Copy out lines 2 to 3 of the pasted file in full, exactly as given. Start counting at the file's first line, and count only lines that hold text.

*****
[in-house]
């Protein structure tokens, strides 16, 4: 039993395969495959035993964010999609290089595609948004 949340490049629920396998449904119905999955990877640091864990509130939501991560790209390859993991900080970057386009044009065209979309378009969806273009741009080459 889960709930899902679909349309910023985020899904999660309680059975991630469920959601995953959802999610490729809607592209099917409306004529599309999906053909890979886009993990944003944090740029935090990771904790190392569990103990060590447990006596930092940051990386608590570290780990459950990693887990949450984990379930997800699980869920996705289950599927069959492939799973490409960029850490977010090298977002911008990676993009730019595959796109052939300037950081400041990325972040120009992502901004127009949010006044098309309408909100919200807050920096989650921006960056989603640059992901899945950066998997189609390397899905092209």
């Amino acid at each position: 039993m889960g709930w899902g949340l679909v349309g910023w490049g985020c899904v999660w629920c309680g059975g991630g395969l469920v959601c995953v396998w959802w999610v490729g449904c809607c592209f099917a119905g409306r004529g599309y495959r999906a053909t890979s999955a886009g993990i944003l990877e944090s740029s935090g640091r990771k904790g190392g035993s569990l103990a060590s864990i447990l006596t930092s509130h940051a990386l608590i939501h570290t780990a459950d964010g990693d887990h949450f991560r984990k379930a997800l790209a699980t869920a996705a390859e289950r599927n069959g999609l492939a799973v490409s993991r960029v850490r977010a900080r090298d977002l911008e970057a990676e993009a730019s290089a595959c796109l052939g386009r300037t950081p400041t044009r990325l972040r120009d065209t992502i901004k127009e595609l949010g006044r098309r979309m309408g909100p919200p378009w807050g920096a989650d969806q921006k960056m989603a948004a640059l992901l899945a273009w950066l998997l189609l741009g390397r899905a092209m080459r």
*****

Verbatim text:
């Protein structure tokens, strides 16, 4: 039993395969495959035993964010999609290089595609948004 949340490049629920396998449904119905999955990877640091864990509130939501991560790209390859993991900080970057386009044009065209979309378009969806273009741009080459 889960709930899902679909349309910023985020899904999660309680059975991630469920959601995953959802999610490729809607592209099917409306004529599309999906053909890979886009993990944003944090740029935090990771904790190392569990103990060590447990006596930092940051990386608590570290780990459950990693887990949450984990379930997800699980869920996705289950599927069959492939799973490409960029850490977010090298977002911008990676993009730019595959796109052939300037950081400041990325972040120009992502901004127009949010006044098309309408909100919200807050920096989650921006960056989603640059992901899945950066998997189609390397899905092209």
């Amino acid at each position: 039993m889960g709930w899902g949340l679909v349309g910023w490049g985020c899904v999660w629920c309680g059975g991630g395969l469920v959601c995953v396998w959802w999610v490729g449904c809607c592209f099917a119905g409306r004529g599309y495959r999906a053909t890979s999955a886009g993990i944003l990877e944090s740029s935090g640091r990771k904790g190392g035993s569990l103990a060590s864990i447990l006596t930092s509130h940051a990386l608590i939501h570290t780990a459950d964010g990693d887990h949450f991560r984990k379930a997800l790209a699980t869920a996705a390859e289950r599927n069959g999609l492939a799973v490409s993991r960029v850490r977010a900080r090298d977002l911008e970057a990676e993009a730019s290089a595959c796109l052939g386009r300037t950081p400041t044009r990325l972040r120009d065209t992502i901004k127009e595609l949010g006044r098309r979309m309408g909100p919200p378009w807050g920096a989650d969806q921006k960056m989603a948004a640059l992901l899945a273009w950066l998997l189609l741009g390397r899905a092209m080459r």